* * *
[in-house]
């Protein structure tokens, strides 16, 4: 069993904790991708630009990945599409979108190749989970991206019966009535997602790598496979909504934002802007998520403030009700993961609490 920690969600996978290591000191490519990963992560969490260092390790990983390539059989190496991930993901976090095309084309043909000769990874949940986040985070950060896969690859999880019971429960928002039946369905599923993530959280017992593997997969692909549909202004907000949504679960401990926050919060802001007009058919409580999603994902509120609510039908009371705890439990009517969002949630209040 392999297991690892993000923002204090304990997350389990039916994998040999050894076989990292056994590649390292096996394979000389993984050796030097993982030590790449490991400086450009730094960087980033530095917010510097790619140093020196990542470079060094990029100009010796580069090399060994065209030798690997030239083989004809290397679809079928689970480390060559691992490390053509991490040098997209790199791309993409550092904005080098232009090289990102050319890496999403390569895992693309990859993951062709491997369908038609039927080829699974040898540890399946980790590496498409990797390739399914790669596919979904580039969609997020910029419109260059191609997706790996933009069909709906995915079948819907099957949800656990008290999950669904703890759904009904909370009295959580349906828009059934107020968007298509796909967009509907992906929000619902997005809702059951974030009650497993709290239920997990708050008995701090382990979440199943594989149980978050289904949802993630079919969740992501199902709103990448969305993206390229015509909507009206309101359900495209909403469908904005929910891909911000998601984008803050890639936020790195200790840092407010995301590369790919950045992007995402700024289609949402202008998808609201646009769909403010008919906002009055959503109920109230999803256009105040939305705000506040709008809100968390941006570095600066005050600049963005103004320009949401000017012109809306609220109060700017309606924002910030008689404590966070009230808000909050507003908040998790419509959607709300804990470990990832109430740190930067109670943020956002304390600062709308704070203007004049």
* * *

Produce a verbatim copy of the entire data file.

[in-house]
């Protein structure tokens, strides 16, 4: 069993904790991708630009990945599409979108190749989970991206019966009535997602790598496979909504934002802007998520403030009700993961609490 920690969600996978290591000191490519990963992560969490260092390790990983390539059989190496991930993901976090095309084309043909000769990874949940986040985070950060896969690859999880019971429960928002039946369905599923993530959280017992593997997969692909549909202004907000949504679960401990926050919060802001007009058919409580999603994902509120609510039908009371705890439990009517969002949630209040 392999297991690892993000923002204090304990997350389990039916994998040999050894076989990292056994590649390292096996394979000389993984050796030097993982030590790449490991400086450009730094960087980033530095917010510097790619140093020196990542470079060094990029100009010796580069090399060994065209030798690997030239083989004809290397679809079928689970480390060559691992490390053509991490040098997209790199791309993409550092904005080098232009090289990102050319890496999403390569895992693309990859993951062709491997369908038609039927080829699974040898540890399946980790590496498409990797390739399914790669596919979904580039969609997020910029419109260059191609997706790996933009069909709906995915079948819907099957949800656990008290999950669904703890759904009904909370009295959580349906828009059934107020968007298509796909967009509907992906929000619902997005809702059951974030009650497993709290239920997990708050008995701090382990979440199943594989149980978050289904949802993630079919969740992501199902709103990448969305993206390229015509909507009206309101359900495209909403469908904005929910891909911000998601984008803050890639936020790195200790840092407010995301590369790919950045992007995402700024289609949402202008998808609201646009769909403010008919906002009055959503109920109230999803256009105040939305705000506040709008809100968390941006570095600066005050600049963005103004320009949401000017012109809306609220109060700017309606924002910030008689404590966070009230808000909050507003908040998790419509959607709300804990470990990832109430740190930067109670943020956002304390600062709308704070203007004049």